(1) Background: With ca. 10 million tons of annual production worldwide, the plum (Prunus ssp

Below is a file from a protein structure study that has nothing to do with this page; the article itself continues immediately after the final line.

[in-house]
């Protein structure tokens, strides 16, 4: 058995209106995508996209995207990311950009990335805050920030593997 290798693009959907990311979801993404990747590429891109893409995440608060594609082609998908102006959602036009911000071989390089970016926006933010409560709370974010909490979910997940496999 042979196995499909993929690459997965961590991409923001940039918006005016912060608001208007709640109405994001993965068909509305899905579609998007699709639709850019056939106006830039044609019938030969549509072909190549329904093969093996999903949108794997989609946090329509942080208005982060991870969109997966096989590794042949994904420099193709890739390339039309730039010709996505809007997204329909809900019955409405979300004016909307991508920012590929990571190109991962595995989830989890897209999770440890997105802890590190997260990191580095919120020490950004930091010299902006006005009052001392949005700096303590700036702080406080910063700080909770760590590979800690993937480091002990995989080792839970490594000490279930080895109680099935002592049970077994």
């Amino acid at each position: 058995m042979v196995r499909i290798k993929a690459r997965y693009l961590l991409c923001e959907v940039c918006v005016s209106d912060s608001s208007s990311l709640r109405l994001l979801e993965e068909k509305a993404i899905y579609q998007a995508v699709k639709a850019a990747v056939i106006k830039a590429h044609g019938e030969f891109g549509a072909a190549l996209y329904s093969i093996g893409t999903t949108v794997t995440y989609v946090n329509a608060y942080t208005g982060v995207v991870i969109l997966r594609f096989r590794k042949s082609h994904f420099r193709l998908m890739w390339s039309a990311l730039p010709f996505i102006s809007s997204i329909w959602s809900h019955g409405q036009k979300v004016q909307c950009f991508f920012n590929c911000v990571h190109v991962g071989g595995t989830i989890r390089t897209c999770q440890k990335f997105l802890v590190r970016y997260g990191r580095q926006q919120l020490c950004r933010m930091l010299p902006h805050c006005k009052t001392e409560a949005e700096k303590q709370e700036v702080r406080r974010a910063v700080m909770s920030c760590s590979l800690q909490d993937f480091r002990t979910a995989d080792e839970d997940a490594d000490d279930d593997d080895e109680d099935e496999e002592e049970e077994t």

.) ranks as a major fruit crop and can suffer from small fruit size, premature fruit drop and alternate bearing, which are addressed in this paper using a range of crop load management (CLM) tools. (2) Methods: Sixty 10-year-old European plum cv. “Ortenauer” trees on dwarfing St. Julien INRA GF 655/2 rootstock (slender spindle; 4.25 × 2.80 m) in a commercial orchard near Bonn (50°N), Germany, were thinned in 2 years and flower intensity assessed in the following year. Thinning was performed either mechanically (type Bonn/Baum) or chemically, with ATS (ammonium thiosulfate) or ethephon (Flordimex), or by a combination of mechanical and chemical methods, to improve fruit quality and the proportion of Class 1 fruit. Adjacent un-thinned trees served as controls. (3) Results: Natural fruit drop in June was reduced from 290 fruits per tree in the un-thinned controls to 265 fruits after ATS blossom treatment, and to 148 fruits after mechanical thinning at 380 rpm at a 5 km/h tractor speed at full bloom. The un-thinned control trees developed a large number of small, undersized fruits. The yield of Class 1 fruits increased per tree from 47% in the un-thinned controls, up to 69% after crop load management. Sugar content and fruit firmness were unaffected. (4) Conclusions: The study has shown that fruit quality (i.e., fruit size) and financial returns could be improved by either mechanical (380 rpm at 5 km/h) or chemical thinning, or a combination of both.
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